Residents can also top-up and increase their RAD payment to reduce the DAP payment.
Please enquire about our Peace of Mind Plans for security, flexibility and best value in methods of payment.
Residents have up to 28 days from entering care to choose which method of payment they prefer. Until the method of payment is decided, they must pay DAPs unless and until a RAD is paid. Daily payments are paid one month in advance.
The Government assesses and assists those resides who do not have sufficient means to pay their accommodation payments. Fully- and partly- supported Residents (full and part pensioners) may be eligible for the Government’s Accommodation Supplement payment.
If a resident’s assets are between $60,400 and $197,735.20 (1st October â€“ 31st December 2023), the resident can be means tested and may be required to pay a lesser Accommodation Contribution, rather than an Accommodation Payment. Like the Accommodation Payment, an Accommodation Contribution can be paid as a refundable lump sum deposit (the Refundable Accommodation Contribution or RAC), periodic (daily) payments (the Daily Accommodation Contribution or DAC) or a combination of both. If a resident chooses a combination payment, the DAC can be deducted from the RAC. The actual Accommodation Contribution amount is assessed and advised by the Department of Human Services (Centrelink).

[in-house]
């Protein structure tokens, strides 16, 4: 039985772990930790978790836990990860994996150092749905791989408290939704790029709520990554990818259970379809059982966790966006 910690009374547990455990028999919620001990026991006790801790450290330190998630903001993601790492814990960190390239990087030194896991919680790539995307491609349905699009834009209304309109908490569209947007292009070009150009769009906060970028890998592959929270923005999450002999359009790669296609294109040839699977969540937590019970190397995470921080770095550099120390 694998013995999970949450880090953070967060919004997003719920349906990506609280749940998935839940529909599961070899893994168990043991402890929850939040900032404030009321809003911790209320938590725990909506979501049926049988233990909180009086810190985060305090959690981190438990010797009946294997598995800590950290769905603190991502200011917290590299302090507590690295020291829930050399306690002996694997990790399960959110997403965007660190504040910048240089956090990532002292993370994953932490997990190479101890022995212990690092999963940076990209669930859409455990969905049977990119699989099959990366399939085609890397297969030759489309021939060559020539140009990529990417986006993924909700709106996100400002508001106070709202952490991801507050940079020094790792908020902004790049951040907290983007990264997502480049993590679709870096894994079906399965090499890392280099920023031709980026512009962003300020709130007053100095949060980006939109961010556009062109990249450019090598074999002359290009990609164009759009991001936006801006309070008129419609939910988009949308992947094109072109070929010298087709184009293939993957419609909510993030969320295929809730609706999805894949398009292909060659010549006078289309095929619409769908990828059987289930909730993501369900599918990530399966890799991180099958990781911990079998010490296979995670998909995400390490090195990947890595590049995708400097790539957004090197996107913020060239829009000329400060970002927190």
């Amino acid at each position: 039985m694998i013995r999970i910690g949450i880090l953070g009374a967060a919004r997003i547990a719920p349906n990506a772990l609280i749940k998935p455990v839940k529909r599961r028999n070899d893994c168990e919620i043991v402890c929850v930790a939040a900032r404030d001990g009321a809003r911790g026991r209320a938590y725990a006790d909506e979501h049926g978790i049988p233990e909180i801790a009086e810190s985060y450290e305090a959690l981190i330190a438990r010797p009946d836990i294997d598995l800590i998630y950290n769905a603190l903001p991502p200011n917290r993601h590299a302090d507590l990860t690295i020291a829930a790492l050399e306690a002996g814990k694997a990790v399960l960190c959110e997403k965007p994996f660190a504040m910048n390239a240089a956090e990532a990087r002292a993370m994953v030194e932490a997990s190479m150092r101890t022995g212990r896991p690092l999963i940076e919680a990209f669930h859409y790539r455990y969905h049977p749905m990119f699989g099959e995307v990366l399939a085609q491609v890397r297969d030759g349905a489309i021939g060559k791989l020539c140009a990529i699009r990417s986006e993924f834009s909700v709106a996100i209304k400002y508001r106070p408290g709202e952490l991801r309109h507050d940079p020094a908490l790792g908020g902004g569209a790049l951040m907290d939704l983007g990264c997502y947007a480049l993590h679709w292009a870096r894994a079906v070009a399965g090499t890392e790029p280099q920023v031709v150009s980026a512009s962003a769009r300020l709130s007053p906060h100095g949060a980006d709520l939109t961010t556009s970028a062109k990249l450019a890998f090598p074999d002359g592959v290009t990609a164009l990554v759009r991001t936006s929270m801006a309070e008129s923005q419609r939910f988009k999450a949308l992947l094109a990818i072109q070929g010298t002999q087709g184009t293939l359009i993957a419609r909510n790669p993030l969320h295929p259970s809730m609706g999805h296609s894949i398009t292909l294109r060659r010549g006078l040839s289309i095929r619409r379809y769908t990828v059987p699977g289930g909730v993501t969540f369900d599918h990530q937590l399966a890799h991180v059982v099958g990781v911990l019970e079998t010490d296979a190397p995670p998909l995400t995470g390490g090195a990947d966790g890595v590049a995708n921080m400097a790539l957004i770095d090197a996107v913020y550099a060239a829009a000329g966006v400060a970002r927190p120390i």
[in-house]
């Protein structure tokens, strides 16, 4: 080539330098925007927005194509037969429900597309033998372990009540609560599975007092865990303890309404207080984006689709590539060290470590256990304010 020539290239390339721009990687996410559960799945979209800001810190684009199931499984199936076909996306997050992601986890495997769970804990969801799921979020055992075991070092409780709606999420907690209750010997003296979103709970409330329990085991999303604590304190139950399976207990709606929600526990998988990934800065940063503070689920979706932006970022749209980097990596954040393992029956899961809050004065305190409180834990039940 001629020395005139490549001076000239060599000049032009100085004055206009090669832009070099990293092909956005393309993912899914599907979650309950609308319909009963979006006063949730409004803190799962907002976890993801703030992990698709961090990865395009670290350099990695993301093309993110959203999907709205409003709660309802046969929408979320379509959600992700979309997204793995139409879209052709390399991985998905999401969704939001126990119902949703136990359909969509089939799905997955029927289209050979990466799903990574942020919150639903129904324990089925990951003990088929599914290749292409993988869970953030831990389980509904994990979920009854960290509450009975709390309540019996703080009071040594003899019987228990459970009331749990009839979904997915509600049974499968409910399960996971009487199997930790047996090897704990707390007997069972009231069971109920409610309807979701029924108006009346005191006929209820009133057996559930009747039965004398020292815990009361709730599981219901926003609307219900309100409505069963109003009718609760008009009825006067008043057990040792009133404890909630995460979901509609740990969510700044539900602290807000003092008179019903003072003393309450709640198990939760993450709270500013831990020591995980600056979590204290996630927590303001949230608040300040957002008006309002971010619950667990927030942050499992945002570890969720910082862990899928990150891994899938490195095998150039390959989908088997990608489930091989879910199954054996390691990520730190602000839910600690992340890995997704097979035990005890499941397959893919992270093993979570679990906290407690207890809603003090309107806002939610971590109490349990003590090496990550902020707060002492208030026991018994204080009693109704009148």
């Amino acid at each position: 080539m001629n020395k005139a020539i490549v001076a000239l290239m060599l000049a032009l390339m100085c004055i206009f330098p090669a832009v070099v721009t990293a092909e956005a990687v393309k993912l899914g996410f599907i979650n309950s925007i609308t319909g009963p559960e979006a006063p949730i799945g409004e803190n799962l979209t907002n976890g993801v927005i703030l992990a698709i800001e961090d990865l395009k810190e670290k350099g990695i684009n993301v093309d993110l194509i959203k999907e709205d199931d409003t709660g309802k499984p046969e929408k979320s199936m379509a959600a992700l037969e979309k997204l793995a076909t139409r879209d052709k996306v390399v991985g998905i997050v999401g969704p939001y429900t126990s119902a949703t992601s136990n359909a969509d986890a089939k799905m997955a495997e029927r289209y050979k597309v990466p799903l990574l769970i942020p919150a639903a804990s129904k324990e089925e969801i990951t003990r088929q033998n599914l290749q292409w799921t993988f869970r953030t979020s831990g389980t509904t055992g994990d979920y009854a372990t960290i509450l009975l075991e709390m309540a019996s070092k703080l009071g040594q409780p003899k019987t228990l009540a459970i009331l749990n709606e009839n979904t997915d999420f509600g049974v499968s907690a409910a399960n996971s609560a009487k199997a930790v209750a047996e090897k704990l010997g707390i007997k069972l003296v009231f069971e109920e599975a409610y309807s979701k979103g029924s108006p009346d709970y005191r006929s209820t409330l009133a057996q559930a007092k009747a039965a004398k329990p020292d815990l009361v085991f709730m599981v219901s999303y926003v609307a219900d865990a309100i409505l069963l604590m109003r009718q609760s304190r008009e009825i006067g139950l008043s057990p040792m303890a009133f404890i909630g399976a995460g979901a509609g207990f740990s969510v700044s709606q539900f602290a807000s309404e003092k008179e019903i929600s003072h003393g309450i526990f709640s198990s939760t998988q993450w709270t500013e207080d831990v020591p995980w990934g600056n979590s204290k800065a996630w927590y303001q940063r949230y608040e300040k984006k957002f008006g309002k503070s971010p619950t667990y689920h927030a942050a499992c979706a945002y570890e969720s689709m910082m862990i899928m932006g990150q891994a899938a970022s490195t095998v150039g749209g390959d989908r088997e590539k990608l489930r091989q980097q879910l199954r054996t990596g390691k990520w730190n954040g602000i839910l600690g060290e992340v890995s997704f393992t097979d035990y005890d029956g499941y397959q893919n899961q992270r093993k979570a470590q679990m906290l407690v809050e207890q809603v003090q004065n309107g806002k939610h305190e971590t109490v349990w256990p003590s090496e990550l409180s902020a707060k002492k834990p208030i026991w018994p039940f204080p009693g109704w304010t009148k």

The Government will either pay the full or a part amount of the Accommodation Supplement, depending on the resident’s assessed financial circumstances.
The Means Tested Amount (MTA) is the contribution that residents may be asked to pay towards to the cost of their accommodation and care. It is calculated through asset and income tests.
A resident’s contribution is currently capped to a maximum of $32,718.57 annually to a lifetime maximum of $78,524.69. This will be assessed and calculated by the Department of Human Services through Centrelink.
This is different to the situation prior to 1 July 2014, where only an asset assessment was used to determine a resident’s contribution towards accommodation costs, and only an income assessment used towards their ongoing costs of care.
Centrelink will calculate the daily MTA essentially as follows:
The daily income tested amount is 50 cents per dollar above the ‘assessable income free area’ (as at 1st October â€“ 31st December 2023 this is $32,331.00) and divided by 365.
17.5% of assets between ‘first asset threshold’ of $60,400 and the ‘second asset threshold’ of $197,735.20 plus
1.0% of assets between ‘second asset threshold’ of $197,735.20 and the ‘third asset threshold’ of $476,205.60, plus
2.0% of assets above the ‘third asset threshold’ of $476,205.60.
Divide the sum of a), b) and c) by 365.
The total sum of 1 (from Income) and 2 (from Assets) is the daily Means Tested Amount.
The MTA is collected by providers but is wholly paid through to the Government.
Selected Regents Garden facilities have been approved to offer Extra Services, which is where residents are provided with higher standards of accommodation, services and food. For this, an additional Extra Service Amount is payable by residents. Please look for the “Extra Service + PLUS” logo for suites where an Extra Service Amount applies.
The Extra Service Amount has been approved by the Department of Social Services. The Extra Service status does not affect the care provided to residents, as all facilities are required to meet set care standards for all residents.
Please note that this is for general information only and you should speak to your advisors regarding your specific circumstances.